[Ruby] Blocks as Resource Management

Posted: Thu, 8 June 2006 | permalink | No comments

One of the really neat things about Ruby is the extensive use of blocks (closures, I think the rest of the world calls them) in the standard library to control the allocation and deallocation of resources. Take the following snippet:

 File.open('something.txt') do |fd|
   # Manipulate the file through 'fd'
 # File handle is now closed

There's no way that you can escape from that block without the file being closed (well, in theory, you could lose the file handle if there was an exception thrown in the block, but the File::open method can take care of that internally by catching, closing, then rethrowing).

I've loved this feature since I first saw it -- "holy crap!" I thought to myself, "I never have to call close again!". And I was pretty well right -- I think I can count (in unary, not binary!) on one hand (well, I'd use grep | wc) the number of times I've used IO#close in my Ruby code.

The funny thing is, though, that I don't think I've used this pattern in my own code enough. But I just had an epiphany whilst waiting for a train home -- and I think I'm cured. Take this hideous piece of test code I had laying around in an app I'm working on at the moment:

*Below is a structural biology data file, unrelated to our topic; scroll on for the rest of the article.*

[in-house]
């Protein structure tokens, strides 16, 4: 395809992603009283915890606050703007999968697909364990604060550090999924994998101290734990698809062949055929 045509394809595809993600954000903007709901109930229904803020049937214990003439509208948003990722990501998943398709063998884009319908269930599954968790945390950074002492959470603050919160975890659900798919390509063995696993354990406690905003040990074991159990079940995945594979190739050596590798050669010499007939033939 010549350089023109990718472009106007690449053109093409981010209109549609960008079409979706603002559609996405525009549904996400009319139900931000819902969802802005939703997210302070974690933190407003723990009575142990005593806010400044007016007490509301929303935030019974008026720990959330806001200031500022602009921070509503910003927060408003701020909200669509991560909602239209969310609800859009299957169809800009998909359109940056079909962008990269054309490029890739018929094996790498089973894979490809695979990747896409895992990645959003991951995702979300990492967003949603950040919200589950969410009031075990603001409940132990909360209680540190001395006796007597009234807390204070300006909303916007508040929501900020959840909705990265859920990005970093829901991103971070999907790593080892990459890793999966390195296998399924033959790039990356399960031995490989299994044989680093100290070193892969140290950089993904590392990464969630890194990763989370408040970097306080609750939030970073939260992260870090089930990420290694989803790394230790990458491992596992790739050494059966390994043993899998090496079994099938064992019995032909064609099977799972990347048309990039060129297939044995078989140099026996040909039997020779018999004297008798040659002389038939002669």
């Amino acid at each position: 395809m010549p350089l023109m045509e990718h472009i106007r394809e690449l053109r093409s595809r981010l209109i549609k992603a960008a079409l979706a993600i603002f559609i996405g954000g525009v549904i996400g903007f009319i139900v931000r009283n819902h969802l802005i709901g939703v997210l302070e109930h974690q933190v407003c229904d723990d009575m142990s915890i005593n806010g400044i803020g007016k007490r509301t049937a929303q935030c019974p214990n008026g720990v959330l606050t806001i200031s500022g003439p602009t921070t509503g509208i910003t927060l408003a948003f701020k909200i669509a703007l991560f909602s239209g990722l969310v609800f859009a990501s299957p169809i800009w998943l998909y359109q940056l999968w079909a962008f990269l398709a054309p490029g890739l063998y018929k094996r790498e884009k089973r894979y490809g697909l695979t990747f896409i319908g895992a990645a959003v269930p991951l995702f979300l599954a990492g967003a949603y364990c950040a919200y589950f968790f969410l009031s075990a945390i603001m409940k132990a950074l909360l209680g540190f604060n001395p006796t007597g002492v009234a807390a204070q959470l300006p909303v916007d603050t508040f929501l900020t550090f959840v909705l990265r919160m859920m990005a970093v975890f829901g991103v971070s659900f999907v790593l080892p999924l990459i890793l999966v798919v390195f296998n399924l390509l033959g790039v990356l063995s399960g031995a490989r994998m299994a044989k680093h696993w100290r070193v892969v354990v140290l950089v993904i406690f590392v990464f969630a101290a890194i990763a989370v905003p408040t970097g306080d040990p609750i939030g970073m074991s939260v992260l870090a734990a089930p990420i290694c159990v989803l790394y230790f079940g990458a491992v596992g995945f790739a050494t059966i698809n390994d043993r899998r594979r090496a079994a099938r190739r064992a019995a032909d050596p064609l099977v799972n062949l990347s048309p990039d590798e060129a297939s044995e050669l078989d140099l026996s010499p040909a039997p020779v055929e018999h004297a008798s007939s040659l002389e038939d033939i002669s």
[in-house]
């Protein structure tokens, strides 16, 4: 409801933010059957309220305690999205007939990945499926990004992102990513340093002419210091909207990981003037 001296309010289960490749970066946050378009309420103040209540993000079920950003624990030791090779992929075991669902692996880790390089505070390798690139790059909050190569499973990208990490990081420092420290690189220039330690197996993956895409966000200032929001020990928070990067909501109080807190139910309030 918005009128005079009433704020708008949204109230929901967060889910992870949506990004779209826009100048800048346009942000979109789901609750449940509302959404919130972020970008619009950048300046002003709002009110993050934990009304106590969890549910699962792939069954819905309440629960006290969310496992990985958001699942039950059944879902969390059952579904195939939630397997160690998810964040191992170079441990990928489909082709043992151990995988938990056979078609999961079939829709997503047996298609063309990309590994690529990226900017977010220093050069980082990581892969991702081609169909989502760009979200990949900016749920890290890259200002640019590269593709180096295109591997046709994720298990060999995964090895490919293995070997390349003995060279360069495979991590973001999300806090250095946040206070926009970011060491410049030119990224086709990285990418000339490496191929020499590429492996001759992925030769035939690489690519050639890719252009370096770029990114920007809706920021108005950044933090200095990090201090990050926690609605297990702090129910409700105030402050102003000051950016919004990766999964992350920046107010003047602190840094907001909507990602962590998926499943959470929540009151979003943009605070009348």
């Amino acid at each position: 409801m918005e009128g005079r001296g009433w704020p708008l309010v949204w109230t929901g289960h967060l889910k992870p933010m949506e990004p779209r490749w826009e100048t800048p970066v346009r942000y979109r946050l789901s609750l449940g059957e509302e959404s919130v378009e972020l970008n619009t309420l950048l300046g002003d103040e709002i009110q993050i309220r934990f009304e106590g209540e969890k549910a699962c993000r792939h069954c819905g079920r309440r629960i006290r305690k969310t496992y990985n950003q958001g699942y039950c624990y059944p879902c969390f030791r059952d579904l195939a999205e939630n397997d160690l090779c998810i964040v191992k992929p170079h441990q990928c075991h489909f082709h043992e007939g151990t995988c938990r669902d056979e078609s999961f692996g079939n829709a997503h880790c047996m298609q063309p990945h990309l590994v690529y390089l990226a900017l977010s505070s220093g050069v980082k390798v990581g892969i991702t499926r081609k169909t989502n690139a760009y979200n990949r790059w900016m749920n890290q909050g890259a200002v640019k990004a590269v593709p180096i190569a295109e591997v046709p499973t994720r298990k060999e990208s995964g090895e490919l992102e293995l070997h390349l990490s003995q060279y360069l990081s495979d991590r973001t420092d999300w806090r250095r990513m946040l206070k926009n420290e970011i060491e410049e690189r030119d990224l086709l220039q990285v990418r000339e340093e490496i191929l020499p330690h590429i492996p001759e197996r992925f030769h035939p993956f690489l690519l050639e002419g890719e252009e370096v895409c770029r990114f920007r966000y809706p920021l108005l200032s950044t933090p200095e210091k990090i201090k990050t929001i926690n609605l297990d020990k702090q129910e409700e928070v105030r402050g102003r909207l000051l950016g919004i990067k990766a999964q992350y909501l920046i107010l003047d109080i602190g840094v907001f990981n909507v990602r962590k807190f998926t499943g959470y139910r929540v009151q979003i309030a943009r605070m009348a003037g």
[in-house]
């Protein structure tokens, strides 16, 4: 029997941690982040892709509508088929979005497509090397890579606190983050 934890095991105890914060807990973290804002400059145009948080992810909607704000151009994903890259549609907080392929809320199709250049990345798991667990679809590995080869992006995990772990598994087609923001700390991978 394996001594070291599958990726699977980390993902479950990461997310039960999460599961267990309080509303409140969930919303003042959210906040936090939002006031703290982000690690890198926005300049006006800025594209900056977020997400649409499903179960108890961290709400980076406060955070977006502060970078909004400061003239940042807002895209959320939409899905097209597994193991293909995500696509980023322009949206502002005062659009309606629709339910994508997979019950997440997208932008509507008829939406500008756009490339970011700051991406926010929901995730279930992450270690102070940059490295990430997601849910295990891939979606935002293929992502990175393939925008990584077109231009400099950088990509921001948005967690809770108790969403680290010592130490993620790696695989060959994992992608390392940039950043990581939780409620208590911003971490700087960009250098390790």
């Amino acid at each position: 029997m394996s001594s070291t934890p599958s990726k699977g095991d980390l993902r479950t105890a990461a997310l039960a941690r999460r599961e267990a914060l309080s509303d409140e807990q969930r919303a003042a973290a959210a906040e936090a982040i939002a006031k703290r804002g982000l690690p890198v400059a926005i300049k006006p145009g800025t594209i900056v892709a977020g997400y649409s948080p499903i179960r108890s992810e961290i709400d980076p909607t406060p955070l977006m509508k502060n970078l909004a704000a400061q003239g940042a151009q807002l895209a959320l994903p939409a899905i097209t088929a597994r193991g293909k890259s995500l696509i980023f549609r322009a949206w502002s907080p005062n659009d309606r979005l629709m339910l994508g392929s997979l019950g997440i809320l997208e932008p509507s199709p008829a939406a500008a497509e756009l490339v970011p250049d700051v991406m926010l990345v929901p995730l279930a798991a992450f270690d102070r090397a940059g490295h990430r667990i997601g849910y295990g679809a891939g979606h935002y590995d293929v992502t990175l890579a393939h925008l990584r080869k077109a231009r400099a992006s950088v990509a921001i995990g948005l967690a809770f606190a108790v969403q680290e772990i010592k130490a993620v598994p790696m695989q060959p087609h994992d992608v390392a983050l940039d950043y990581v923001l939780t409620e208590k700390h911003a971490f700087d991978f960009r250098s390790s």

def test_something_funny
   d = Domain.new('', 'somethingfunny.com')
   # assert writ large

Domain::new calls out to a shell command (dig(1) to be precise -- take a guess at what I'm writing <grin>, and yes, it will be released shortly) but for test purposes I can't run dig (because I'm not guaranteed to have all the infrastructure available for a real dig to succeed). So I have a flimsy mock of dig in a directory in my test suite, which is where faux_path_on sets ENV['PATH'] to look at.

This is, of course, pretty untidy, because when (not if!) I forget to call faux_path_off, everything goes to complete poop, and my children will have two heads or something.

The much cleaner version is like this:

 def test_something_funny
   d = faux_path { Domain.new }
   # Assert ahoy!

And my faux_path method (I've even saved a method!) is as simple as simple can be:

 def faux_path
   realpath = ENV['PATH']
   ENV['PATH'] = my_fake_path
   rv = yield
   ENV['PATH'] = realpath
   return rv

I also have a trickier faux_* method, which sets a couple of environment variables which tell my mock nsupdate(8) where to write the data it gets sent from my application -- again, it's a block-taking method that sets the environment, yields, reads in the data from the temporary file, cleans it up, and returns the contents of the aforementioned file.

The power of the Ruby is growing within me, I can feel it. And I like it.

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